The following is a more complete description of the effects of explosion events in general on solar system members in general.   A planet explodes in the asteroid belt.  Ejected with highest speeds is what I call the “blast wave”, consisting of completely vaporized material mixed with ash and soot.  This wave spreads radially as it travels outward.  As a consequence of this spreading, the blast wave should take several days to pass Earth, and about two weeks to pass Saturn.   It therefore coats planets and moons only on their faces exposed to the explosion over the period of arrival of this blast wave -- days to weeks. In some cases such as Iapetus, nearly an entire hemisphere remains shielded from the blast wave.  In other cases such as Triton, one polar region is shielded.

          Following behind the blast wave is a wave of chunks of matter -- material that was fragmented but not vaporized. Some of these fragments become today's asteroids, meteoroids, and comets.  The explosion should tend to propel fragments with equal energy per unit area.   So the smallest chunks typically get propelled the fastest, and the largest chunks the slowest, since area goes with radius squared but mass with radius cubed.

          Most fragments then proceed to escape the solar system.   Meanwhile, all planets and moons are exposed to just one major bombardment shortly after the explosion as these high-velocity chunks sweep past on their way out.   Let's call this one-time wave of fragments the “debris wave”.

          Thereafter, only the chunks that stay in orbit around the Sun can continue to strike the planets. The field density of those fragments is highest by far in the first 100,000 years following the explosion, which is the average time it takes Jupiter to eliminate almost everything in planet‑crossing or unstable orbits.  Let's call the first 100,000 years after the debris wave passes the “high impact period”.

          By 100,000 years after the explosion, the field density of impactors would tend to be close to what we see today. This will last until the Earth, for example, cleans out fragments in earth‑crossing orbits – about 30 million years. Let's call this the “normal impact period”.

          So in summary, following the explosion we have:

  • a blast wave, requiring days to weeks to pass
  • a debris wave, requiring weeks to months to pass
  • a high impact period, lasting about 100,000 years (limit set by Jupiter)
  • a normal impact period, lasting 30-60 million years for asteroids in earth crossing orbits

          Previously, I confused the blast wave and debris wave periods, leading for example to an erroneous prediction that cratering on Venus would show a strong hemispheric asymmetry.  But the spread of arrival times for the debris wave might be expected to be almost an order of magnitude longer than for the blast wave, canceling much of the asymmetry for cratering that is predicted to occur with the carbonaceous soot deposits in the blast wave. The high and normal impact periods will further smooth out any asymmetry; and the effect of multiple explosions should effectively eliminate any small remaining asymmetry. If an asymmetry did still exist, this scenario predicts that it might show up only in the largest impacts, which would have come mainly from the single largest explosion event.  Curiously, the one reported cratering asymmetry on Venus appears only for “volcanic craters” over 20 km in diameter [Science 261, 591-595 (1993)].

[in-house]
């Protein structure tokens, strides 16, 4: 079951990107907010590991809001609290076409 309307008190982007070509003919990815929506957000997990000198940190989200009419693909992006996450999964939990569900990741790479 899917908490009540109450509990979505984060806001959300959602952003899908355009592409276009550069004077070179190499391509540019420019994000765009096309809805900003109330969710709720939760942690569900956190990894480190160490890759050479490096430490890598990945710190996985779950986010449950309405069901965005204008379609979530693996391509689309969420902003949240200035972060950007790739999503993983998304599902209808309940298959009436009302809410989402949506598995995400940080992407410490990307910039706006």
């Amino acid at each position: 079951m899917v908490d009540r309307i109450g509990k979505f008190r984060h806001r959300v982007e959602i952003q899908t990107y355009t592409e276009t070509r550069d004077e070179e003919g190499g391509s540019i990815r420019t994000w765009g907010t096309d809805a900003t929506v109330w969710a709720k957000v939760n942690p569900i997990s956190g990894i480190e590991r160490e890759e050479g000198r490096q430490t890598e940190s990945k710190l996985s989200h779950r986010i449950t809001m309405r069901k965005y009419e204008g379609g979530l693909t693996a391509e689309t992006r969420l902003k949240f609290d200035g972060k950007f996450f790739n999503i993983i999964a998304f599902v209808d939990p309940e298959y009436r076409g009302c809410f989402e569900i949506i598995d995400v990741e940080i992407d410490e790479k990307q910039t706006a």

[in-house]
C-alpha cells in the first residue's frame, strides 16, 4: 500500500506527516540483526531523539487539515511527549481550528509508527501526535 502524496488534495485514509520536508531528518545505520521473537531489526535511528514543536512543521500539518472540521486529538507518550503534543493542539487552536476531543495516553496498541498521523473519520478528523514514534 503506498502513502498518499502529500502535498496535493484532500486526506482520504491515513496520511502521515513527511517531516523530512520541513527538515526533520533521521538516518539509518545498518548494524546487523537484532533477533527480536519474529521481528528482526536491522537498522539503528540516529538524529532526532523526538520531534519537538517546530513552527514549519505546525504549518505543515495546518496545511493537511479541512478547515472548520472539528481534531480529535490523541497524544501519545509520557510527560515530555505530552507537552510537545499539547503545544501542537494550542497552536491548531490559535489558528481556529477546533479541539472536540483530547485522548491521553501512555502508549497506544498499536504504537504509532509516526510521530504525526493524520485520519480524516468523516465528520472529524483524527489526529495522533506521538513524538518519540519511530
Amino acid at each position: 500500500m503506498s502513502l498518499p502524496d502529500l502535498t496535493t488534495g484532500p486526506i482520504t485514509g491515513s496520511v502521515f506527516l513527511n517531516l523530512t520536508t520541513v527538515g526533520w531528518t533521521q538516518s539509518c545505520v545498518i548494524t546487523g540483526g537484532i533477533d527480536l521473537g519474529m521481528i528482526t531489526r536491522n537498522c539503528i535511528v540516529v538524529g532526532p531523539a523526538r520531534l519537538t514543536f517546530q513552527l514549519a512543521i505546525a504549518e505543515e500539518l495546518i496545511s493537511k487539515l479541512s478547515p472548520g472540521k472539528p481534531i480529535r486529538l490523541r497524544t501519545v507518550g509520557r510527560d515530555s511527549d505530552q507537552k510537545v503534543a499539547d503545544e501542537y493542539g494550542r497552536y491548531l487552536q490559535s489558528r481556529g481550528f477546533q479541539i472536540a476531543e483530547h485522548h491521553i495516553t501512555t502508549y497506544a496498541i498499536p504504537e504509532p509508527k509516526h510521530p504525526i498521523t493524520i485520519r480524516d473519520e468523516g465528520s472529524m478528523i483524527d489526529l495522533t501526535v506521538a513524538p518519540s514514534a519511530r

Although many issues remain, more than can be addressed here, in the light of this hypothesis revision, it clearly answers many questions and challenges, and seems to reconcile with the principal lines of evidence that did not fit the original hypothesis. It also points up the need for experts in many fields to examine the various lines of evidence without preconceptions or bias, and to contribute their knowledge and experience to this issue. No one person can be expected to have enough expertise in so many fields to get all the important details right, such as the tentative associations proposed here. For example, we read in Nature 363, 704-706 (1993) of the existence of many newly discovered small Earth-crossing asteroids with little orbital eccentricity and different colors than main belt asteroids.  Yet another population of objects may be implied – perhaps a mini-asteroid belt in which the Earth is emerged.  We still have much to learn about our own solar system.

          I conclude by asking if I have yielded to the temptation that so many working scientists succumb to, and patched a hypothesis to keep it consistent with observations and therefore viable? Or did I originally overlook an easily anticipated feature of the hypothesis that should have been there all along?  In answer I suggest that the meph is a more natural form of the hypothesis even if there were not a shred of observational evidence to support it. However, any such answer is surely subject to experimenter bias; so it is up to others to judge, and future observations to decide.